Reviews for Lost


Booklist Reviews 2009 May #1
Book Two in the Magic Thief series begins where the last one left off. Young Conn, once a pickpocket, now a wizard's apprentice, is helping his master, Nevery, with the strange goings-on in Wellmet, including an unexplained weakening of the city's magic. New readers may feel disoriented, but happily the illustrated book has excellent back matter featuring people and places, which will help them get up to speed. In this story, some of the action shifts to the desert city Desh, where shadowmen who may be responsible for terrorizing Wellmet reside. Compact yet exciting fare for younger fantasy fans. Copyright 2009 Booklist Reviews.

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Kirkus Reviews 2009 May #1
Apprentice magician Conn battles a new magical threat while continuing to drive friend and foe alike mad with irritation in this headlong sequel. As the clueless magicians of the local college continue to deny reality, a rising tide of attacks from Dementor-like Shadowmen prompts the Duchess to send her daughter Rowan to the distant desert city of Desh to see if it has been similarly afflicted. Having blown up his home in a pyrotechnic experiment and left beloved bodyguard/nanny/cook Benet badly injured, remorseful Conn invites himself along--and soon finds evidence that the sorcerer-king of Desh is hiding something ugly indeed. Told in a mix of narrative and correspondence, the tale hurtles along to a climax in which Conn deals Evil a sharp setback that also sets up the next episode. Readers of the opener will understand the sometimes complex relationships better than latecomers, but the sequel stands sturdily on its own, and Conn, equally gifted at picking locks and being a thorn in the side of all, remains a vivid, memorable lead. (maps, recipes, thumbnail bios) (Fantasy. 11-13) Copyright Kirkus 2009 Kirkus/BPI Communications.All rights reserved.

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Publishers Weekly Annex Reviews
In this thrilling sequel to The Magic Thief, Conn, "a gutterboy from the streets of Twilight," continues to seek solutions and instead finds trouble. Still the unconventional apprentice of Nevery Flinglas, Magister of Wellmet, Conn, having lost his "locus magicalicus" (the stone that allows him to commune with the magic), is forced to improvise when his hometown is threatened by the sorcerer-king Aspeling. To further complicate matters, Conn gets exiled from Wellmet for using pyrotechnics, the Dutchess's daughter is in danger and Conn's "embero" spell turns him into bird instead of a cat. Conn has a heart of gold, but struggles with his past reputation as a thief, and his reluctance to work with a partner holds him back ("I wasn't sure, exactly, what diplomacy was"). Like its predecessor, this story is interspersed with letters and journal entries, as well as skillful etchings, giving readers an intimacy with the characters. Eloquent and suspenseful, this follow-up doesn't disappoint. Ages 10-up. (May) Copyright 2009 Reed Business Information.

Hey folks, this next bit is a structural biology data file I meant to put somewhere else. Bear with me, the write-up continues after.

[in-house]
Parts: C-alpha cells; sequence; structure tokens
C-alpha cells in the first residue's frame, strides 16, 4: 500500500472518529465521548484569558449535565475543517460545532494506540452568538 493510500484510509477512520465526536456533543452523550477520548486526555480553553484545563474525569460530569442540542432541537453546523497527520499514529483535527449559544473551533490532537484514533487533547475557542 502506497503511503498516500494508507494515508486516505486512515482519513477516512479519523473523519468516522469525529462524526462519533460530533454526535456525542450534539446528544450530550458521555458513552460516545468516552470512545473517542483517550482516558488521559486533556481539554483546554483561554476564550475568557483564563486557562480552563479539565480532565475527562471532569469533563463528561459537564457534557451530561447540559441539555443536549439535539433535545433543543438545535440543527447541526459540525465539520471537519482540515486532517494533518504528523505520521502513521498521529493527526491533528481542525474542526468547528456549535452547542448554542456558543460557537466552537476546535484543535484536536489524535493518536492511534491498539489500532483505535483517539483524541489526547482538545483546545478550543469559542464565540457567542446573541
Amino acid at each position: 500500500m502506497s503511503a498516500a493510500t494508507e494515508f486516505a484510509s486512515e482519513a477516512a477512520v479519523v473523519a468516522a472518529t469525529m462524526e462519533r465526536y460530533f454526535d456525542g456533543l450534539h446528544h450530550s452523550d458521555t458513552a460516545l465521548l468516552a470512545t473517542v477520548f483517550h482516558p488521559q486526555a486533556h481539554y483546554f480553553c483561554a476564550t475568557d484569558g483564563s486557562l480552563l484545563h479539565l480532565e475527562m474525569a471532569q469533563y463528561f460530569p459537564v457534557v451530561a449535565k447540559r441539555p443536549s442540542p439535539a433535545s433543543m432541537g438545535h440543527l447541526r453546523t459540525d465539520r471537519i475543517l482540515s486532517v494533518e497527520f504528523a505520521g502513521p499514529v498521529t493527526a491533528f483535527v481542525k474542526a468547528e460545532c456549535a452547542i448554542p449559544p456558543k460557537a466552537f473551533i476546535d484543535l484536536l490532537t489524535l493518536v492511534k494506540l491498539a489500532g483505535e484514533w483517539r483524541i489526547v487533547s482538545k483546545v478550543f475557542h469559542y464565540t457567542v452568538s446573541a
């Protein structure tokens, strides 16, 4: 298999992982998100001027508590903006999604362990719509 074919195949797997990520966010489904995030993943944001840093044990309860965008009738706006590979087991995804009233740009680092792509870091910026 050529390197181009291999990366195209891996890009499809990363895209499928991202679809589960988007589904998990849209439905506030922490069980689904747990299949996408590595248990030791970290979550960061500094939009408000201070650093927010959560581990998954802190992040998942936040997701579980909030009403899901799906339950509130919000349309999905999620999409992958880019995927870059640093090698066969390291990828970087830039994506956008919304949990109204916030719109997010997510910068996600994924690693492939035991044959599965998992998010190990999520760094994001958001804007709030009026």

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School Library Journal Reviews 2009 September

Gr 4-6--At the conclusion of the first volume, wizard's apprentice Conn lost his locus device, which he used to communicate with his city's magic, so at the start of this volume he resorts to pyrotechnic experiments to communicate with Wellmet's magic instead. After his experiments go awry, he is exiled and joins a mission to the city of Desh, which may be the source of the evils plaguing Wellmet. With help from his friend Lady Rowan, leader of the mission, Conn uses his street smarts and his knowledge of magic to try to understand who is behind the malevolent Shadowmen. His goals and guesses are opposed by a variety of characters, leading to intrigue and conflict. Prineas's detailed magic has its own logic, and an abundance of clues to the evil will intrigue and confuse readers as they try to solve the mystery along with the protagonist. Conn's first-person narrative is paired with letters from his mentor and other characters, allowing Prineas to reach beyond the limits of the main character's viewpoint. Conn's relationship with Rowan continues to grow, providing both humor for the story and depth to both characters. A fun read for fans of fantastic adventures.--Beth L. Meister, Milwaukee Jewish Day School, WI

[Page 172]. Copyright 2008 Reed Business Information.

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VOYA Reviews 2009 February
In this second book in The Magic Thief series, Conn has managed to save the town of Wellmet with the assistance of magician and mentor, Nevery. All should be well; however, there is still something lurking beneath the surface, a darkness that compels Conn to leave Wellmet and travel to Desh. It is there that Conn discovers the origin of the darkness. Can a lowly magician-in-training tackle the threats posed by the head magician of Desh, a man whose malevolence is almost palpableAlthough this book will stand alone, the relationships among the various key players, introduced in the first volume, deepen. In addition, there are plot threads that are developed in the second book. and some are left dangling for subsequent series novels. Conn, like Harry Potter, is beginning to discover the power of his own magic, although he has little formal training and hardly any control over the outcome of his machinations of the pyrotechnics that serve as the basis of his power. Strong female characters populate Conn's world, opening the series to girls as well as boys. Short chapters with plenty of suspense make it a good choice for reluctant readers. Unfortunately T\the interior illustrations suggest a younger audience, but a good booktalk should help this book find its readers.--Teri S. Lesesne PLB $17.89. ISBN 978-0-06-137591-0. 3Q 4P M J Copyright 2009 Voya Reviews.

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